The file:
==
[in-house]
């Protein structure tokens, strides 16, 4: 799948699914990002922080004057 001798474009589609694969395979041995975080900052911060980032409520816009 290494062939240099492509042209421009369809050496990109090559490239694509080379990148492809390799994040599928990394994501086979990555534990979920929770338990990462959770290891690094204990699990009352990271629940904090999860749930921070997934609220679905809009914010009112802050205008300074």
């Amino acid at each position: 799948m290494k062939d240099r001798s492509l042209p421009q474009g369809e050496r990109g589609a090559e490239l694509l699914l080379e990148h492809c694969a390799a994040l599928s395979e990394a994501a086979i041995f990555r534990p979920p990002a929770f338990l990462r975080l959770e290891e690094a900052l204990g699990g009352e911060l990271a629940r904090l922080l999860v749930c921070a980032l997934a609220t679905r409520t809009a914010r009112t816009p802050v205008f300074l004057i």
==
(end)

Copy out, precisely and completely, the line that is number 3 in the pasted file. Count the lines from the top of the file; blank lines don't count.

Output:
């Amino acid at each position: 799948m290494k062939d240099r001798s492509l042209p421009q474009g369809e050496r990109g589609a090559e490239l694509l699914l080379e990148h492809c694969a390799a994040l599928s395979e990394a994501a086979i041995f990555r534990p979920p990002a929770f338990l990462r975080l959770e290891e690094a900052l204990g699990g009352e911060l990271a629940r904090l922080l999860v749930c921070a980032l997934a609220t679905r409520t809009a914010r009112t816009p802050v205008f300074l004057i």